Short Story Highlight: “Faithful City” by Michael Pevzner
I’m not a music person. Father has all sorts of things in the house that can still play, and he listens to them on occasion, but I never cared. I have no need of borrowed emotions; my own are more than enough for me.
Yet a morning came when the orchestra sounded within me. It burst through the cobweb of my dream and I knew that it was something different. I couldn’t see it, I could only hear it, and I heard that it was calling me to it. I felt all of me drawn towards something greater than myself, something distant and beyond my comprehension, something I must become a part of.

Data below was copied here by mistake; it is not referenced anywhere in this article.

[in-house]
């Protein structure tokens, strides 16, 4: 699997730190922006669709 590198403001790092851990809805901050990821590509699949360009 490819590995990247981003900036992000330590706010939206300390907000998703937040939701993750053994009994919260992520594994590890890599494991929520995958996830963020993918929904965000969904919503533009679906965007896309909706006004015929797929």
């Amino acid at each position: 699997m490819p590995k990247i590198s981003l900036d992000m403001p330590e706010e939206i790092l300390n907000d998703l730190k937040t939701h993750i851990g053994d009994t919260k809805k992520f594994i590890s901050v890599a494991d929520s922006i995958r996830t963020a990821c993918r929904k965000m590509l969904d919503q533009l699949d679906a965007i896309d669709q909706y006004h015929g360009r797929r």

In my dream I could fly. I had gossamer wings and these wings carried me upwards, above the tin tent, above the hydroponic farms and the rest of the settlement. I flew, led on by the sounds of the orchestra, not yet knowing myself where I was headed, but knowing with the utmost certainty that the orchestra was leading me to where I belong. I flew through the dust clouds, above the heaps of garbage that have flooded the world, towards the ruined buildings that towered on the horizon like the rotten teeth of a giant. I saw underneath me skeletons of cars and tractors, of trucks and of buses, and I flew straight through the shattered windows of colossal buildings. In one of them I saw a writing desk covered with dust and a shattered television set and a framed picture that lay on the desk, and I stopped for a moment to sweep the dust off the picture and saw the face of a woman smiling at me. – continue reading.
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